I did have some difficulty getting the interrupt system to work; the Z80 has a number of different ways of responding to interrupts, two of which rely on fetching a value from the data bus by asserting /IORQ before an interrupt is serviced. IM 0 fetches an instruction from the bus and executes it, and IM 2 fetches the least significant byte of the address of the interrupt service routine to combine with the most significant byte stored in the I register. IM 1 (which is what I'm using) just jumps to the fixed address $38. However, I hadn't taken this additional data read into account and when the Z80 attempted to read from an I/O device the AVR was either putting nonsense on the bus or (deliberately) locking up with a message to indicate an unsupported operation. Fortunately you can easily tell the difference between a regular I/O request and an interrupt data request by checking the Z80's /M1 output pin, so with that addition things started working a bit more smoothly!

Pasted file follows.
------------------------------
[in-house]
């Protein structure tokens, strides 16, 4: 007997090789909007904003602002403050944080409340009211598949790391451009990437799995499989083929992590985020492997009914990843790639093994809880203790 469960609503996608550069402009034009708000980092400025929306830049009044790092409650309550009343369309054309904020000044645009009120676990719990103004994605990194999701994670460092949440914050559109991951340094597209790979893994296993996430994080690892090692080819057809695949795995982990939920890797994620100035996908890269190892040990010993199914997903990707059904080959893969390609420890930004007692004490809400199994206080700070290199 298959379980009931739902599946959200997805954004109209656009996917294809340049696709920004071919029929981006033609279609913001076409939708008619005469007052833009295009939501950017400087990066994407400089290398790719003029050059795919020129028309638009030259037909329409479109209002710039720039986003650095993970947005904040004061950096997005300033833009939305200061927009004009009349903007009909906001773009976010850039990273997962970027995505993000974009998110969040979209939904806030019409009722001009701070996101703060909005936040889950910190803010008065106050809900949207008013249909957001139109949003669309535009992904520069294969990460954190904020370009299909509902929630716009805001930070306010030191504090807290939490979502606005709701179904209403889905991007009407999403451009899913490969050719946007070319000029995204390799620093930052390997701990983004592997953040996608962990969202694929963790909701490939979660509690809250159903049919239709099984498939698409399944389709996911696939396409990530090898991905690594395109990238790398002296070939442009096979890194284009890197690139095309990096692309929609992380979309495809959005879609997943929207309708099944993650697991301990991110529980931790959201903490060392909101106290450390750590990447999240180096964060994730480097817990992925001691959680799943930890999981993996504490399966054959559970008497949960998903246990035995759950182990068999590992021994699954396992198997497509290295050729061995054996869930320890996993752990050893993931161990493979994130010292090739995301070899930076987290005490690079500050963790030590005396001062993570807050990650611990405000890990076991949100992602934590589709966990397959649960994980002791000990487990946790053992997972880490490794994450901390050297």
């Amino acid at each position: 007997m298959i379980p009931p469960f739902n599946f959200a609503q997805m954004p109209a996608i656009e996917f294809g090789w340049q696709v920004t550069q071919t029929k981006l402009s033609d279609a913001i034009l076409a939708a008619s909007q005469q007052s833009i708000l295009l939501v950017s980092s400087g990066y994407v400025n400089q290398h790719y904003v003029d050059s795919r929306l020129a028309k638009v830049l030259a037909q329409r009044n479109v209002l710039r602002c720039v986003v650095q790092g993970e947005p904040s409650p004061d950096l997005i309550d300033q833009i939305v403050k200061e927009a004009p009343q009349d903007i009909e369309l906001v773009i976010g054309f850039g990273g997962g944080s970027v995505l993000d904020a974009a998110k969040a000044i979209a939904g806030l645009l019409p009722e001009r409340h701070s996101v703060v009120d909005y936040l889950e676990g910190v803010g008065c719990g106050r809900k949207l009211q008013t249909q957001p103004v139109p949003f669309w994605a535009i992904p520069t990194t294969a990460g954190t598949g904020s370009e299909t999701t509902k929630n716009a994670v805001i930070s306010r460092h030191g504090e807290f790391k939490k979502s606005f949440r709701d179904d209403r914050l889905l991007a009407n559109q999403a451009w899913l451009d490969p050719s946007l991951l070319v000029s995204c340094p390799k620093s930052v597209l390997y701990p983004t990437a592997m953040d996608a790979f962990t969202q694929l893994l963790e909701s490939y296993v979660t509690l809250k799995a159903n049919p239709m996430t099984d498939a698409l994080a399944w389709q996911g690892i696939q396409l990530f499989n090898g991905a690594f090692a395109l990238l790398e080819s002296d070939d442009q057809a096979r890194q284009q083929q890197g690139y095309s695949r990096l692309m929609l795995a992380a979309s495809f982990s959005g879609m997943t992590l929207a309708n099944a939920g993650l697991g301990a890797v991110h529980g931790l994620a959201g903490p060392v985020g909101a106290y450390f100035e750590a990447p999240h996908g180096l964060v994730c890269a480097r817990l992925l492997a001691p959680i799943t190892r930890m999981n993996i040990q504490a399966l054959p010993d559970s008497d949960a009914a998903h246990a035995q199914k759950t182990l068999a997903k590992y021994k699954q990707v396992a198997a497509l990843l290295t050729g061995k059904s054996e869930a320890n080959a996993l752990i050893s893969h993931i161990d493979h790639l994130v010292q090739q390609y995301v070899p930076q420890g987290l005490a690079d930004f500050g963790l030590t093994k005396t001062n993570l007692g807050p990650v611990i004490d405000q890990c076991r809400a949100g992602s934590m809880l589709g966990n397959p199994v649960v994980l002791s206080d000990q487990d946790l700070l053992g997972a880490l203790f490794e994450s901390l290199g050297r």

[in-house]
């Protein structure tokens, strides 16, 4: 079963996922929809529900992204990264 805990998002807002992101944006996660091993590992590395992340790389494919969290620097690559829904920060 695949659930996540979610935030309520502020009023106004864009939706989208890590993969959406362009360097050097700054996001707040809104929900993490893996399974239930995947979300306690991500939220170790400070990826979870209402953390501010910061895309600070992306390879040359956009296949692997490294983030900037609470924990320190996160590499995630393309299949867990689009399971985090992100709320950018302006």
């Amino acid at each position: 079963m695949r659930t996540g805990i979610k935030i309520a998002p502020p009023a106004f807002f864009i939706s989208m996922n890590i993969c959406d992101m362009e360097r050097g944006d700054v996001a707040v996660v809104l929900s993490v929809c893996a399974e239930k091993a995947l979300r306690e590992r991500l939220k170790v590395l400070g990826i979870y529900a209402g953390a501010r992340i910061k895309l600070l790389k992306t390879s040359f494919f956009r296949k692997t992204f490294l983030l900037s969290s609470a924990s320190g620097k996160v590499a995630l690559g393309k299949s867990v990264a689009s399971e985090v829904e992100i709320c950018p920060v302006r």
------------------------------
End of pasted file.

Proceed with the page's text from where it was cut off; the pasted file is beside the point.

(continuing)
I'm still using terminal emulation software on my PC to view the output of the computer, though as I now have keyboard entry the results are a little more impressive than the few boot report lines and a prompt that were in the last entry. I still haven't worked out why my PC switches off or blue-screens when programming AVRs over the serial port, so I've soldered together a parallel port programmer for the time being.
The pinout of the programmer matches that of the website where I found the SI Prog design. The ATmega644P's SPI, power and reset pins that the programmer interfaces with are all adjacent, but not in the same order as the ones in the SI Prog, hence the small board to the right of the above photo which swaps the pin order around using wires soldered to its reverse (this saves a lot of breadboard space). The board in the middle plugs directly into the parallel port programmer and is used to program the 512KB flash memory chip I'm using for storage.